How to manage your credit effectively 

  1. Only get credit you need and believe you can repay. Most credit providers will make sure you can pay back the money before they lend it to you, but you should also take responsibility for managing your credit. Be clear about what credit you need and why you need it.  Work out a budget so that you know what you can afford to repay.
  2. Speak up if you are having money troubles. If you are having trouble repaying your debt, or think you may get into financial difficulties, contact your credit provider as soon as possible as they can often help you – for example, by changing your repayment structure. You can also speak to a financial counsellor. Financial counsellors work in community organisations and provide advice about credit and debt issues. Financial counselling is free, independent and confidential. For more information on financial counselling, or to find a financial counsellor click here
  3. Review your credit report at least once a year or before you apply for credit. This ensures you can quickly spot and fix any errors (either personal or credit-specific), so they don’t adversely affect your credit application. Find out how to get a free credit report here
  4. Complete credit application forms fully and accurately. If you don’t disclose all information about your living and financial situation, credit providers can’t make an informed decision about your ability to meet repayments. You might get the credit now, but you could run into financial stress and difficulties when payments fall due. 
  5. Pay your bills off in small amounts before the due date. Many credit providers offer payment plans where a portion of the bill is debited from your bank account on a certain date. You can also organise to have payments automatically debited from your bank account. If you do this, when you receive your bill you may find you only have a small proportion left to pay or even that you are in credit. Contact your bank or financial institution to find out how to do this.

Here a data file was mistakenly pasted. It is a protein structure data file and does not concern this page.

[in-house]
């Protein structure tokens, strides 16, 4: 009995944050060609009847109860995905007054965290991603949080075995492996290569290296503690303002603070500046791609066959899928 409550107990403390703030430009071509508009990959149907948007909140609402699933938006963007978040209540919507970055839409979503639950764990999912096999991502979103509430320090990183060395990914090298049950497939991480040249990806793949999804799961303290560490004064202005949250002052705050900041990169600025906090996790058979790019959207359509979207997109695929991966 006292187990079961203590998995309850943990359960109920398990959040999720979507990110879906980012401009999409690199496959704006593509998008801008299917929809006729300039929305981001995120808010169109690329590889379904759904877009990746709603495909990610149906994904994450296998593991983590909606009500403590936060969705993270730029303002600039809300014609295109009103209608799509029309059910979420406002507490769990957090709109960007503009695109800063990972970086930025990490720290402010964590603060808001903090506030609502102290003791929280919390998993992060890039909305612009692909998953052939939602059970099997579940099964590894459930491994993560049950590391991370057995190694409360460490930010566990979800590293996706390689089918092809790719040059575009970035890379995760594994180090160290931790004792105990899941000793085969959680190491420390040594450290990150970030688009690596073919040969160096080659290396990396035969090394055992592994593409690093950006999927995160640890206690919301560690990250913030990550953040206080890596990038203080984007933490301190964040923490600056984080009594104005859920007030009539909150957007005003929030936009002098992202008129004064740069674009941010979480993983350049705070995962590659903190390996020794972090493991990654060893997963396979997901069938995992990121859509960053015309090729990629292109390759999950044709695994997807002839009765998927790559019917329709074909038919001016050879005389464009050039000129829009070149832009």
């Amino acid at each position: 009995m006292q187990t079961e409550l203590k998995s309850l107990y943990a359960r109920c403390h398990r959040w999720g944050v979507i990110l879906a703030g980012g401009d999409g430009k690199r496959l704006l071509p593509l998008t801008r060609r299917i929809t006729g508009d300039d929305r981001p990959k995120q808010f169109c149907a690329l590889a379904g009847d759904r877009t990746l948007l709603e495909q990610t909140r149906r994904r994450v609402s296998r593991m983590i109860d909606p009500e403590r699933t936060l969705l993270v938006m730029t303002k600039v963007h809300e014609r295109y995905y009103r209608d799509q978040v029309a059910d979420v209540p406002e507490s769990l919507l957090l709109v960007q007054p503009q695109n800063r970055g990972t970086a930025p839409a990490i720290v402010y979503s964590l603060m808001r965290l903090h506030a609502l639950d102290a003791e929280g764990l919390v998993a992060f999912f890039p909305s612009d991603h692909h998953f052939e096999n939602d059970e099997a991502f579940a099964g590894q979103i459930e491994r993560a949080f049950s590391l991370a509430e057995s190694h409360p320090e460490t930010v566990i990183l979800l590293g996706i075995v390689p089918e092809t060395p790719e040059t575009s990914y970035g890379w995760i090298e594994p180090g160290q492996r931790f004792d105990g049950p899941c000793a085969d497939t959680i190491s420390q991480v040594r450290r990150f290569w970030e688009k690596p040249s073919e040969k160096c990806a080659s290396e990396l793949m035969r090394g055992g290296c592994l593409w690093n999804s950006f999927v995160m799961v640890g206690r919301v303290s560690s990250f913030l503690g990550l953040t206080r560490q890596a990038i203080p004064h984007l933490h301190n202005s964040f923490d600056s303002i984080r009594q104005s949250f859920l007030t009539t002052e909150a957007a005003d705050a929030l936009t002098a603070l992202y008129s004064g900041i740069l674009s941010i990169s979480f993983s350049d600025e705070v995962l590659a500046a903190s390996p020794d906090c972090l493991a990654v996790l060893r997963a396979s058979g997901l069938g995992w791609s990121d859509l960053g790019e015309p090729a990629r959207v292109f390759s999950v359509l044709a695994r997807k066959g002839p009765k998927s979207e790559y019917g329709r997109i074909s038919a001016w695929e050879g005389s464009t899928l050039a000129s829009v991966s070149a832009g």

6. Close down unused credit card accounts. For example, if you transfer your debt to a new credit card provider, ask your old provider to close your account. You will avoid fees and charges, and the temptation to use the additional credit.
  7. Review your household bills, bank account and credit card activity statements every month. This will help you spot and investigate incorrect or suspicious transactions, or find bills you may have forgotten about. It also puts you in control of your financial situation.
  8. If you have more than one credit card, only ever carry one of them with you. This not only helps control overspending, but reduces the risk of credit card fraud if your wallet is lost or stolen. If you see something you want, but can’t pay for it right now, you could save up for the item, use in-store lay-by or ask friends or family to buy it for you as a birthday gift. 
  9. Use a deposit account to start saving. Set up a deposit account with low or no fees, and transfer money into the account each time you are paid. You could use the money you save to pay for holidays, cover unexpected expenses and make significant purchases.
  10. Always remember to update your address details. Each time you change address, you should contact your financial institutions, telephone and utility providers, or any other credit provider you deal with, and provide them your updated details. This will mean that you continue to receive up-to-date account statements and do not risk missing a payment request because it has been sent to your old address. 

ASICs MoneySmart website contains useful information on how to manage debts effectively.